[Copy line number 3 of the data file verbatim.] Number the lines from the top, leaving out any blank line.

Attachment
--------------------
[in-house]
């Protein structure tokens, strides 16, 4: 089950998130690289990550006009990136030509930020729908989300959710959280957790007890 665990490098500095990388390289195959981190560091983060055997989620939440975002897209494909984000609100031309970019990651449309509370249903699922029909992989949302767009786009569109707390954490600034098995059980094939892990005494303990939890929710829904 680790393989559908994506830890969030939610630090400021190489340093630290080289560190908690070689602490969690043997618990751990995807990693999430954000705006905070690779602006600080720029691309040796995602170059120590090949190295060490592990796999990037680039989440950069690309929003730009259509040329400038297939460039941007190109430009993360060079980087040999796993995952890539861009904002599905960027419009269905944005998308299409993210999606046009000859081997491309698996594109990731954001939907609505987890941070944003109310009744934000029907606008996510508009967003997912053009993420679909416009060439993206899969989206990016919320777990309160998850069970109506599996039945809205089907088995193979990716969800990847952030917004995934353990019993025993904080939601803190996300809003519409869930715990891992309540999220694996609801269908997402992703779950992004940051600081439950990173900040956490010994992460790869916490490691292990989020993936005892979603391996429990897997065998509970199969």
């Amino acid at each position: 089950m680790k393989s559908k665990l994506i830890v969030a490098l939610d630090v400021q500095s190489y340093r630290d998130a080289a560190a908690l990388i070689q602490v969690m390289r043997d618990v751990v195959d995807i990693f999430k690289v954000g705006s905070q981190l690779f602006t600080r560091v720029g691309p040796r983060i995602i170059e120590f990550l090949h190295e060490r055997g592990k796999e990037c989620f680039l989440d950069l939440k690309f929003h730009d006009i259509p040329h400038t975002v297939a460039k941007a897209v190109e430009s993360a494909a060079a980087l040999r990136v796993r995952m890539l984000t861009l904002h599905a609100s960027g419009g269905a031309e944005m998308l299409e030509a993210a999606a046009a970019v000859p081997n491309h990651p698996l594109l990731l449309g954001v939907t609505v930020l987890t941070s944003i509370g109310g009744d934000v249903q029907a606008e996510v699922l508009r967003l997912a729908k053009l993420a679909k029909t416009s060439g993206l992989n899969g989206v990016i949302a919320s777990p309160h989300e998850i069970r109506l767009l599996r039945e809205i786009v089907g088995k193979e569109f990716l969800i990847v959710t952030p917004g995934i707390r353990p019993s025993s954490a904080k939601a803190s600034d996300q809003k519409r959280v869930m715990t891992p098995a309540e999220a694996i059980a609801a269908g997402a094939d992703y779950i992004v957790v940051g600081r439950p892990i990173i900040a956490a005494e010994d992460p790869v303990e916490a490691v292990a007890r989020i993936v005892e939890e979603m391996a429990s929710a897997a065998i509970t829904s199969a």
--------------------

């Amino acid at each position: 089950m680790k393989s559908k665990l994506i830890v969030a490098l939610d630090v400021q500095s190489y340093r630290d998130a080289a560190a908690l990388i070689q602490v969690m390289r043997d618990v751990v195959d995807i990693f999430k690289v954000g705006s905070q981190l690779f602006t600080r560091v720029g691309p040796r983060i995602i170059e120590f990550l090949h190295e060490r055997g592990k796999e990037c989620f680039l989440d950069l939440k690309f929003h730009d006009i259509p040329h400038t975002v297939a460039k941007a897209v190109e430009s993360a494909a060079a980087l040999r990136v796993r995952m890539l984000t861009l904002h599905a609100s960027g419009g269905a031309e944005m998308l299409e030509a993210a999606a046009a970019v000859p081997n491309h990651p698996l594109l990731l449309g954001v939907t609505v930020l987890t941070s944003i509370g109310g009744d934000v249903q029907a606008e996510v699922l508009r967003l997912a729908k053009l993420a679909k029909t416009s060439g993206l992989n899969g989206v990016i949302a919320s777990p309160h989300e998850i069970r109506l767009l599996r039945e809205i786009v089907g088995k193979e569109f990716l969800i990847v959710t952030p917004g995934i707390r353990p019993s025993s954490a904080k939601a803190s600034d996300q809003k519409r959280v869930m715990t891992p098995a309540e999220a694996i059980a609801a269908g997402a094939d992703y779950i992004v957790v940051g600081r439950p892990i990173i900040a956490a005494e010994d992460p790869v303990e916490a490691v292990a007890r989020i993936v005892e939890e979603m391996a429990s929710a897997a065998i509970t829904s199969a």